Wanting paid work
Graphs on this page:
- In the three years to end 2009, those officially unemployed in rural districts represented just less than half of the total number of working-age adults in rural districts who lacked, but wanted, paid work. This is despite the sharp rise in unemployment during the recent recession. Rather, the majority were considered to be ‘economically inactive’, either because they are able to started work immediately or because they are not actively seeking work (e.g. the long-term sick or disabled).
- The proportion of working-age adults who lack, but want, paid work is much lower in rural districts than in urban districts.
- In the three years to end 2009, a million working-age adults in rural districts lacked, but wanted, paid work.
- The geographic pattern for lacking, but wanting, paid work is very different than that for those in work but low paid. See the indicator on low pay.
- See the UK indicator on lack of work.
Rural/urban ratios (urban = 10)
On most poverty and social exclusion indicators, rural areas have ‘better scores’ than urban areas. The purpose of the table below is to differentiate between those subjects where rural areas are ‘a bit better’ and those where rural areas are ‘a lot better’. It does so by presenting the rural statistics for the indicator as a proportion of the urban statistics. So, for example, a rural ‘score’ of 6 in the table below means that the rural statistic is around 60% of its urban equivalent.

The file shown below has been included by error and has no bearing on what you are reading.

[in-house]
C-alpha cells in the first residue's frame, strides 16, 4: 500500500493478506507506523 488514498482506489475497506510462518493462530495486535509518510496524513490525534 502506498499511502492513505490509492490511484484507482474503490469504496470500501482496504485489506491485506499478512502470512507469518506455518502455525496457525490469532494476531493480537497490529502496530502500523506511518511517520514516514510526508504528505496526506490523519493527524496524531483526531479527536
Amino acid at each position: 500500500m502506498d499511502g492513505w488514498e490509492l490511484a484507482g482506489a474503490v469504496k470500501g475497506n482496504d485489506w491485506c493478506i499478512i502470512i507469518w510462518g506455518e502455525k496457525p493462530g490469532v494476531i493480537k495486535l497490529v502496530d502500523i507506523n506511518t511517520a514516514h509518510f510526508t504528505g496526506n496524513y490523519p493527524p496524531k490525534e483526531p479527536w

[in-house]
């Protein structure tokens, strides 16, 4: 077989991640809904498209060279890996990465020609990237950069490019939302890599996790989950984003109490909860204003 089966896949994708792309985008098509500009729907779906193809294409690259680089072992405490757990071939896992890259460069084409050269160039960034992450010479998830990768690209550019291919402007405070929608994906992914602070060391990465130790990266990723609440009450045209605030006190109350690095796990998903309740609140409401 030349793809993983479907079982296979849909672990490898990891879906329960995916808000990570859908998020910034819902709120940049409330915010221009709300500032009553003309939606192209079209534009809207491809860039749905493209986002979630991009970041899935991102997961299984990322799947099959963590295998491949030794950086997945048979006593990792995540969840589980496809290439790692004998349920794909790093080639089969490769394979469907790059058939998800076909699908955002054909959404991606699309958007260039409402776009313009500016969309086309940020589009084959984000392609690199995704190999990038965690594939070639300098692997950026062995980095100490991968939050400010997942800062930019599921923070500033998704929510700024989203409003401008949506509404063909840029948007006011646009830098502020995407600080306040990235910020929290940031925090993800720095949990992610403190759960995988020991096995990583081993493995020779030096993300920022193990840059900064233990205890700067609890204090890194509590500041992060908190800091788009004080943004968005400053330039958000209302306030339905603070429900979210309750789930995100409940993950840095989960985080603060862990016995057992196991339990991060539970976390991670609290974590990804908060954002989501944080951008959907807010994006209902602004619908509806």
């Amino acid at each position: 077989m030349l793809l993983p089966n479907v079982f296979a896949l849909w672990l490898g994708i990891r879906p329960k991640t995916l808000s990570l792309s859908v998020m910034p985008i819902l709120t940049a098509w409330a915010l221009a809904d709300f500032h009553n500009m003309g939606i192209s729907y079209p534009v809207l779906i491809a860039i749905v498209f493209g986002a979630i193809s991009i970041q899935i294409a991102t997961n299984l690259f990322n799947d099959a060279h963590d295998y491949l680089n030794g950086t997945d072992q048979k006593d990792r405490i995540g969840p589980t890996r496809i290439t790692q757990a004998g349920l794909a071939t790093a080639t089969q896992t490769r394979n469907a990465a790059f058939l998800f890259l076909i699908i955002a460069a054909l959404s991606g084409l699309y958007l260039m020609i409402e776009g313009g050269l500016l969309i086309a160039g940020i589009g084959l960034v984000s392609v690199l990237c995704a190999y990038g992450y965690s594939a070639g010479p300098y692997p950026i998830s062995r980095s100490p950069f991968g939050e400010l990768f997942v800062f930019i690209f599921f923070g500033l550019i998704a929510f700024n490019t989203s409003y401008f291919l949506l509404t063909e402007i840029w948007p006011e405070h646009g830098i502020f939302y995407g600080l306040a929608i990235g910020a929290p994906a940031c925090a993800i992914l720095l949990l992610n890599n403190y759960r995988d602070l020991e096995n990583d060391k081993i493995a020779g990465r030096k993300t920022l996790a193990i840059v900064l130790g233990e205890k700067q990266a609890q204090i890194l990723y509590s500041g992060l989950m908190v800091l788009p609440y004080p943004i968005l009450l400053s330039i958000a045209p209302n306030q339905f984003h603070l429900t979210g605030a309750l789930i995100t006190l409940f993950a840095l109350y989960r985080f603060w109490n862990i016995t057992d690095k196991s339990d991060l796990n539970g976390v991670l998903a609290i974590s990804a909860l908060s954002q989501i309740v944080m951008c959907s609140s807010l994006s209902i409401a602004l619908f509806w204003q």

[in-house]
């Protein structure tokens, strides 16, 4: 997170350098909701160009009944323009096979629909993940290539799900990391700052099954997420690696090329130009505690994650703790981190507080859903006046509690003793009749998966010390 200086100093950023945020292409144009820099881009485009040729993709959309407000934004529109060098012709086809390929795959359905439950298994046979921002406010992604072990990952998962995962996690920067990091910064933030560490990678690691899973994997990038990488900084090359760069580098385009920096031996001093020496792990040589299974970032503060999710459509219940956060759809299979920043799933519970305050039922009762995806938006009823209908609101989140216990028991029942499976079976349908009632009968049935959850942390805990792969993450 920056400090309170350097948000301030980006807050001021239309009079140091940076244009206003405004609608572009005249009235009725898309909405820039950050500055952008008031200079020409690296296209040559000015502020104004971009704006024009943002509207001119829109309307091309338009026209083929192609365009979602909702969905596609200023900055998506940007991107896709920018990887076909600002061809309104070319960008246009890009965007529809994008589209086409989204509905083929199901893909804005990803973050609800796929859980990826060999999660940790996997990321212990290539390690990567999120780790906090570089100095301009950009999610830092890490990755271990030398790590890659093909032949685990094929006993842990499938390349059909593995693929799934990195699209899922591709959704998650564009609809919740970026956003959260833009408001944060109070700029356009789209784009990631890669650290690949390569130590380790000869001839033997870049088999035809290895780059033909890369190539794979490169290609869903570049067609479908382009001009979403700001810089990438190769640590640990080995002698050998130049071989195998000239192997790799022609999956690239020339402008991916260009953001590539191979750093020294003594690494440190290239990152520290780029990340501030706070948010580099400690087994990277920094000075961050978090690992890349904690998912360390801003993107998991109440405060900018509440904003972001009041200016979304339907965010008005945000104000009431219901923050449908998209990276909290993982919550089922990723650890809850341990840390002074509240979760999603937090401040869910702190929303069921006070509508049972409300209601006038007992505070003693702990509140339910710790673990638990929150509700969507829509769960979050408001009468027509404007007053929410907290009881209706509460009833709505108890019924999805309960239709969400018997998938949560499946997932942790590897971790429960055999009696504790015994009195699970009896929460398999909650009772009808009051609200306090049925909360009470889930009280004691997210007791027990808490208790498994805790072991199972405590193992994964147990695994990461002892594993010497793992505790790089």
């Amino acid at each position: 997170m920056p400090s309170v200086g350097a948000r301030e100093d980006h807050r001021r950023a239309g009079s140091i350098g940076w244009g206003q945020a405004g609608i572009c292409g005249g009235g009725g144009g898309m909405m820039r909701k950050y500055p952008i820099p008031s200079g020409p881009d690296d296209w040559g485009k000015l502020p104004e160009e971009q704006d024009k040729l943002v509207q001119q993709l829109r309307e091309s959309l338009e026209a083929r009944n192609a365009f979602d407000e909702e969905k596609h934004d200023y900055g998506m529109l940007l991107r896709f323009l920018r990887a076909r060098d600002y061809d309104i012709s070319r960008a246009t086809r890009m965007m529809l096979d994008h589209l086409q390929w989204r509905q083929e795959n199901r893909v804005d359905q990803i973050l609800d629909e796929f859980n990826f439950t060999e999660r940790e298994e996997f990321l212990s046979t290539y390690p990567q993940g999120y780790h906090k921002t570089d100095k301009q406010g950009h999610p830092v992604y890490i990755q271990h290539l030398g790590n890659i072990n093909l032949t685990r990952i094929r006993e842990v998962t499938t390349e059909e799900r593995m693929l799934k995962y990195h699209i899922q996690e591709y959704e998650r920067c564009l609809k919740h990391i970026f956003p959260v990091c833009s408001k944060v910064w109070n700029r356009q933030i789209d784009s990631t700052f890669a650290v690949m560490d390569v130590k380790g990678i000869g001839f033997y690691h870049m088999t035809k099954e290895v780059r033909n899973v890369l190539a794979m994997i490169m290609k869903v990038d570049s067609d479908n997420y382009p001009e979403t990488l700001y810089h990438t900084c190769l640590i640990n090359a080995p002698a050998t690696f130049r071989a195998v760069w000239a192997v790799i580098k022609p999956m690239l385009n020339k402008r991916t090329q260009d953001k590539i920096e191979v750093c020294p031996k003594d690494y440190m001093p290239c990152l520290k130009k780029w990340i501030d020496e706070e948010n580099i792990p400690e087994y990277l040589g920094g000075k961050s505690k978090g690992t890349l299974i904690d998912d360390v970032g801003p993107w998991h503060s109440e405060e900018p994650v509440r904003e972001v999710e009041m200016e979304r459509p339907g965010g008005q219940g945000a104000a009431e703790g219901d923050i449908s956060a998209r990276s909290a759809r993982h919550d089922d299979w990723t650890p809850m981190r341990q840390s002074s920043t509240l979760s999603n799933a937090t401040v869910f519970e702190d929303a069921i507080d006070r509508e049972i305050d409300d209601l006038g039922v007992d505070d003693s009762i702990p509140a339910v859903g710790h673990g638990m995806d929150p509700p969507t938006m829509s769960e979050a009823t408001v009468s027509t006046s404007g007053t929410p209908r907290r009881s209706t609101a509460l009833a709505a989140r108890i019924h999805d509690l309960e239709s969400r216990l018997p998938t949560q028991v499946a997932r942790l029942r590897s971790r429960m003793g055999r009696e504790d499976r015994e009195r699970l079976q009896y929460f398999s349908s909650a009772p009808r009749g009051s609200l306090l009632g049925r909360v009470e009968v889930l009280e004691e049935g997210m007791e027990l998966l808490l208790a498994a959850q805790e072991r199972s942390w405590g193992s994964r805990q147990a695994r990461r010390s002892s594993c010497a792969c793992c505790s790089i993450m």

|Type of district||Unemployed||Economically inactive but want to work||Total lacking, but wanting, paid work|
|'Very rural' districts||6||8||7|
|'Mostly rural' districts||7||8||7|
|'Part rural' districts||7||8||8|
Definitions and data sources
For each type of local authority district, the first graph shows the proportion of working-age adults who lack, but want, paid work. It is divided between the ILO unemployed and those who are counted as ‘economically inactive’ but who want paid work. This latter group includes people not available to work for some time and people not actively seeking work.
The second graph shows the distribution of those working-age adults who lack, but want, paid work by type of district.
‘Unemployment’ is the ILO definition, which is used for the official unemployment numbers. It comprises all those with no paid work in the survey week who were available to start work in the next fortnight and who either looked for work in the last month or were waiting to start a job already obtained.
The ‘economically inactive who want paid work’ includes people not available to start work for some time and those not actively seeking work. The data is based on a question asking the economically inactive whether they would like paid work or not.
Level of the data
Lower tier local authorities (districts), as classified by the DEFRA 2009 classification system. Both the DEFRA classification rules and their results by local authority can be found on the page on rural/urban classification systems.
The Annual Population Survey, which is effectively the Labour Force Survey with selected booster samples to compensate for small sample sizes in some authorities. The data is the average for the latest three years.
|Type of district||Proportion lacking, but wanting, paid work||Total lacking, but wanting, paid work|
|'Very rural' districts||8.3%||300,000|
|'Mostly rural' districts||8.6%||400,000|
|'Part rural' districts||8.9%||400,000|